But it took far longer for UConn to truly flex its UConn muscles than we were used to seeing.

It would’ve helped if Alabama could’ve continued to shoot at a 72% clip from deep, or if it could’ve at least shot 50% from the floor, it could’ve joined the 3 teams who beat UConn with that formula. The Huskies were 35-0 when holding opponents to less than 50% and 0-3 when they didn’t. Alabama finished at 44.8%.

It happens. It happens a lot against UConn.

RELATED: At FanDuel, UConn opened as a 6.5-point favorite over Purdue for Monday’s big-time showdown

It’s easy to look at the dynamics of the Final Four matchup and treat Alabama like the plucky underdog who should indeed celebrate something that “almost felt like a win.” We know that it was the Tide’s first trip to a Final Four and UConn was trying to punch its 6th ticket to an NCAA Tournament National Championship. It would’ve been bizarre if Alabama wasn’t a double-digit underdog.

At the same time, didn’t that showing prove to the world that Alabama wasn’t close to a Cinderella? It was a juggernaut in its own right that deserved to share the court with UConn.

It had an All-American in Mark Sears, who fittingly shook off a quiet start with his usual 24-point effort. It had other crafty, upperclassmen transfers in Nelson and Aaron Estrada, who were a major reason why UConn couldn’t shake the Tide until late. It had improved, physical defenders in Nick Pringle and Rylan Griffen, who were at the forefront of Alabama’s defensive emergence in the NCAA Tournament.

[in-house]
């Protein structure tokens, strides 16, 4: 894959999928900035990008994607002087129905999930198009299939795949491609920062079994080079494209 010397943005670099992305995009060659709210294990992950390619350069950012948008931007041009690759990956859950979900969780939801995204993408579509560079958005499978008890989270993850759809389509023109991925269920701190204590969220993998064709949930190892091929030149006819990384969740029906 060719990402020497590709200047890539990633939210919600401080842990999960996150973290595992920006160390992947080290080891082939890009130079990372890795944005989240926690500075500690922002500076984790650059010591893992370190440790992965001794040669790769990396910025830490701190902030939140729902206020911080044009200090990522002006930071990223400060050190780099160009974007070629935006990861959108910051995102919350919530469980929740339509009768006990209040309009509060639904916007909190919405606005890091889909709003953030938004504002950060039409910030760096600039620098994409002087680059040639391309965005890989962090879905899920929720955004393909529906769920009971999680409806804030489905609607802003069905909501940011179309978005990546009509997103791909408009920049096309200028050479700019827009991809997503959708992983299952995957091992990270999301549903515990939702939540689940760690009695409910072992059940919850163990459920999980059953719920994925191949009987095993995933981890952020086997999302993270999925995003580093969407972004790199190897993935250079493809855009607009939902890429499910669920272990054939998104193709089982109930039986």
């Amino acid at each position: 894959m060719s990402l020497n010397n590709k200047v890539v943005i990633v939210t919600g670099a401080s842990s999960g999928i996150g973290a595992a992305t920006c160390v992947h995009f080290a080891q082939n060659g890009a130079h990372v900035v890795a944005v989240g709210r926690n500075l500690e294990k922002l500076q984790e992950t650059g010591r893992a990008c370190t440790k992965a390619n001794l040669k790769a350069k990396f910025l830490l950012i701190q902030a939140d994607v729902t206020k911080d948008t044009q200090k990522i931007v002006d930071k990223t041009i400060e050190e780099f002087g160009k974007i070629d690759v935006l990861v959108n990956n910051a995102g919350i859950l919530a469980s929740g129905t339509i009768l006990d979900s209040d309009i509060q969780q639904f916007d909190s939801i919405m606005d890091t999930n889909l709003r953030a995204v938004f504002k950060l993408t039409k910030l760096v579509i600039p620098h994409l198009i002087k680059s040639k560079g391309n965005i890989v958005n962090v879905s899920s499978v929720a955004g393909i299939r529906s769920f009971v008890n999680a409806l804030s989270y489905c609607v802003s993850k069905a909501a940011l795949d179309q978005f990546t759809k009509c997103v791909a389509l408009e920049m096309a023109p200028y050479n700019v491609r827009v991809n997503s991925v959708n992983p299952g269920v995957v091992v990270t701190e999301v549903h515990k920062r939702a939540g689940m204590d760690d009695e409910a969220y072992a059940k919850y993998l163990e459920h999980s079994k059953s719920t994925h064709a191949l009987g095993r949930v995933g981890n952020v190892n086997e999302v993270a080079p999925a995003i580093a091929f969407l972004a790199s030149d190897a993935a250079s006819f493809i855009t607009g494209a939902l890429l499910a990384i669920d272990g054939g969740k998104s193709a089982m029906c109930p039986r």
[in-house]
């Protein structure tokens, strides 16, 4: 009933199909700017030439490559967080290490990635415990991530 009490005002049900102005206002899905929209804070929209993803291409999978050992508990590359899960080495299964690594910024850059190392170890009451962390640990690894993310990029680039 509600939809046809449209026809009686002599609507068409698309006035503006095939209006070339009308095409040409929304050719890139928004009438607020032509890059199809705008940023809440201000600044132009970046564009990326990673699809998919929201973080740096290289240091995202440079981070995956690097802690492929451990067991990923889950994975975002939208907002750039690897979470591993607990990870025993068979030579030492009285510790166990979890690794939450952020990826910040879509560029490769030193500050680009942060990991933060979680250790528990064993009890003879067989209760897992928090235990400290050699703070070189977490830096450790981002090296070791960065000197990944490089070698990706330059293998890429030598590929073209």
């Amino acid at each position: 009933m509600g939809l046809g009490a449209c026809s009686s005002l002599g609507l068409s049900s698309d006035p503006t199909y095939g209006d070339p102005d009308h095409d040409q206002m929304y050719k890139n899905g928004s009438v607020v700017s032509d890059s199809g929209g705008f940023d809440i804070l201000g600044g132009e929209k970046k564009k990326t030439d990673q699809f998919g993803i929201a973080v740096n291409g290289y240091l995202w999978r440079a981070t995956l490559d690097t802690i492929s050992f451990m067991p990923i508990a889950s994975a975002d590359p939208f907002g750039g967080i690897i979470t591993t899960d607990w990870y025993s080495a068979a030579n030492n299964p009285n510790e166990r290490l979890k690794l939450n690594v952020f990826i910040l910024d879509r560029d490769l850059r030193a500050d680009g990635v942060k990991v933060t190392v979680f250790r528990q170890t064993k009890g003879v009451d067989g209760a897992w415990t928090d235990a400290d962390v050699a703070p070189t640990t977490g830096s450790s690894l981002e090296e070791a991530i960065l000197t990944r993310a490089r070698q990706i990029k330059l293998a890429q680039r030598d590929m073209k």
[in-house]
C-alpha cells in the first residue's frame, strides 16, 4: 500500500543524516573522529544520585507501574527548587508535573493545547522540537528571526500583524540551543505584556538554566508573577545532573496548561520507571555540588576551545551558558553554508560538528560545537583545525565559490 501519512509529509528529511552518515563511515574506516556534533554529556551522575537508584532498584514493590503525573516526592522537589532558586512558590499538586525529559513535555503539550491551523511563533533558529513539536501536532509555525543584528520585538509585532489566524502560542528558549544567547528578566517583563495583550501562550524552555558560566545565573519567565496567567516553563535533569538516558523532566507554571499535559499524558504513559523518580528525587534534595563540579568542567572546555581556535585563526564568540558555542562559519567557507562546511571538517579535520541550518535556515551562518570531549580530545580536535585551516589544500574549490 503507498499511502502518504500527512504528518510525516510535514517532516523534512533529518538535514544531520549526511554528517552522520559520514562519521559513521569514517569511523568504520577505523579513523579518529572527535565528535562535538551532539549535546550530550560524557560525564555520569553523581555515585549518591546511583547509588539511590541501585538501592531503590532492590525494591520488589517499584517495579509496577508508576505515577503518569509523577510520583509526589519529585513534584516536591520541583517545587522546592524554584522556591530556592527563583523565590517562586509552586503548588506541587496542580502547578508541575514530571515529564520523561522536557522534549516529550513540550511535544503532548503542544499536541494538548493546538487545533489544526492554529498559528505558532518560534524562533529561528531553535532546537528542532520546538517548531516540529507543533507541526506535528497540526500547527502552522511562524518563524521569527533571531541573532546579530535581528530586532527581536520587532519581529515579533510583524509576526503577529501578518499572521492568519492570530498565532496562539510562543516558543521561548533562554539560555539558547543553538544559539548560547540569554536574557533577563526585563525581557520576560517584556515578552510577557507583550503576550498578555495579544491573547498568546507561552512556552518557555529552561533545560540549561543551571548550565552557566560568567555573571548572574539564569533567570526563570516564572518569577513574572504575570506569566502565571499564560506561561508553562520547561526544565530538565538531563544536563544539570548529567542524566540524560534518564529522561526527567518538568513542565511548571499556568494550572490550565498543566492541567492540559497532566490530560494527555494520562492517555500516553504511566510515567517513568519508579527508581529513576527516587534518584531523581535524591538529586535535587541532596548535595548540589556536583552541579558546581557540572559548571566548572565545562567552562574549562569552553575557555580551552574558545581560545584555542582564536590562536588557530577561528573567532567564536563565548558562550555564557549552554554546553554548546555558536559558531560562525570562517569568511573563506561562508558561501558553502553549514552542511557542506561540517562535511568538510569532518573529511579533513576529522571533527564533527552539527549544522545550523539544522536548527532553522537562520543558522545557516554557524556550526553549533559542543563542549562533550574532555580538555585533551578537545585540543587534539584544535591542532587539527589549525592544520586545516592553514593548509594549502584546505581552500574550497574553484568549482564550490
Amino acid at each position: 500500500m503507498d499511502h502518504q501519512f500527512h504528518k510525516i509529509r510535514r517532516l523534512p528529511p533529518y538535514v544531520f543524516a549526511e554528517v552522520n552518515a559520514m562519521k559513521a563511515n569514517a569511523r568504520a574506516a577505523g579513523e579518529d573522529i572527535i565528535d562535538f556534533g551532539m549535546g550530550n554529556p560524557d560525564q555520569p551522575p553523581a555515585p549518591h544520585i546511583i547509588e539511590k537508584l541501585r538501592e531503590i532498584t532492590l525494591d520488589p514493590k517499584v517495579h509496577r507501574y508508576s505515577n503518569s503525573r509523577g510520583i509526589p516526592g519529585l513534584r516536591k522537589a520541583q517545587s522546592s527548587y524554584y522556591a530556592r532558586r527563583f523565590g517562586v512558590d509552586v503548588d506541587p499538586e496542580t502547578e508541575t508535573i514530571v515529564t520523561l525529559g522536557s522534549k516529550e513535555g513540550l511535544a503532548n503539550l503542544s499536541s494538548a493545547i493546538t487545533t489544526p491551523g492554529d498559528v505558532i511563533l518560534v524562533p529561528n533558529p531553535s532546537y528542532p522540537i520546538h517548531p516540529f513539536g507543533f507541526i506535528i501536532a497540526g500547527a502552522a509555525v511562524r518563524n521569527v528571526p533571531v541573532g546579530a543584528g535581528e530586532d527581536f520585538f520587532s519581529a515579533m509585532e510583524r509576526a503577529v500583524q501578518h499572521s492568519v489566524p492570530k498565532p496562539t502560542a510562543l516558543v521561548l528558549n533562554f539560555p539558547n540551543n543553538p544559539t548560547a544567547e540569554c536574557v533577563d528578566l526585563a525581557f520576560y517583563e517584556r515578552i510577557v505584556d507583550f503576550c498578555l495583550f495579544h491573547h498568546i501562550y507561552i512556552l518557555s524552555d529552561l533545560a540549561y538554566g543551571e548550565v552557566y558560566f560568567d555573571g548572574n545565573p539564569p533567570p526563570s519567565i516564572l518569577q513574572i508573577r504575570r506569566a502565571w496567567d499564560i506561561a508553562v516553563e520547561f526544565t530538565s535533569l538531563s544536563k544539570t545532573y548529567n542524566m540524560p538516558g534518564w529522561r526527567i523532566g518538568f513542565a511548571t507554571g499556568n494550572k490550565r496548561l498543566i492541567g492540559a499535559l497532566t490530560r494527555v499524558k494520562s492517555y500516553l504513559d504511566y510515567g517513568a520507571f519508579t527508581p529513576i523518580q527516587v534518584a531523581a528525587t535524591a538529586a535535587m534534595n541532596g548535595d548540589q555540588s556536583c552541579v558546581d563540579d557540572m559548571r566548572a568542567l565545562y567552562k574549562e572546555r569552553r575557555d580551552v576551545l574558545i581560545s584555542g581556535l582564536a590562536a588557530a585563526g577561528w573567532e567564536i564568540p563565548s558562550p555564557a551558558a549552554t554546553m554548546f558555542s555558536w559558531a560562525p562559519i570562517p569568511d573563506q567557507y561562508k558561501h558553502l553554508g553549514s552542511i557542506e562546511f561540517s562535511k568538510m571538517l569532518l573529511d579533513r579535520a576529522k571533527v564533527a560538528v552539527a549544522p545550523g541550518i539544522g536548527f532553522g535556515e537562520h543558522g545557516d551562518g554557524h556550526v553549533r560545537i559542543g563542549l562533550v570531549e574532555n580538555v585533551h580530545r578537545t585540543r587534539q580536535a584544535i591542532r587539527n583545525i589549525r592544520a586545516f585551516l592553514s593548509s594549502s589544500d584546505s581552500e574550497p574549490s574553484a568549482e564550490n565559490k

Most importantly, Alabama had Oats, who made us rethink what was possible for Alabama basketball.

It’s now unfair to put a ceiling on the program. After all, the Tide had 9 new players, 3 new assistants and 4 new support staff members to replace from last year’s No. 1 overall seed in the NCAA Tournament. Oats found the right mix of guys to unlock the best parts of his system. They won’t always peak in March like this team, but in many ways, this should’ve been a “floor” year at worst and a transitional year at best.

We’ll wait and see which Alabama players return. No matter what, there should be a bit of blind optimism. Before the Tide gave UConn its toughest game of the NCAA Tournament during this 2-year run, Sporting News’ Mike DeCourcy ranked Alabama No. 1 in his way-too-early Top 25 for 2024-25. The future is bright. It should be. Alabama is 1 of 6 programs in America that went to 3 Sweet 16s during the 2020s decade. To think that Oats did that with an entirely different squad than the group that we saw in 2020-21 speaks to his ability to continue to recruit to his system.

There’ll be time to figure out what’s next for Oats and Co. There was no looking ahead or looking back on Saturday night, though. Alabama stayed in the present. In doing so, it might’ve made more believers out of people like Hill who didn’t give the Tide much of a chance to go blow for blow with the mighty Huskies.

This season was a win for Alabama basketball, even if there wasn’t a victory to be had on Saturday night.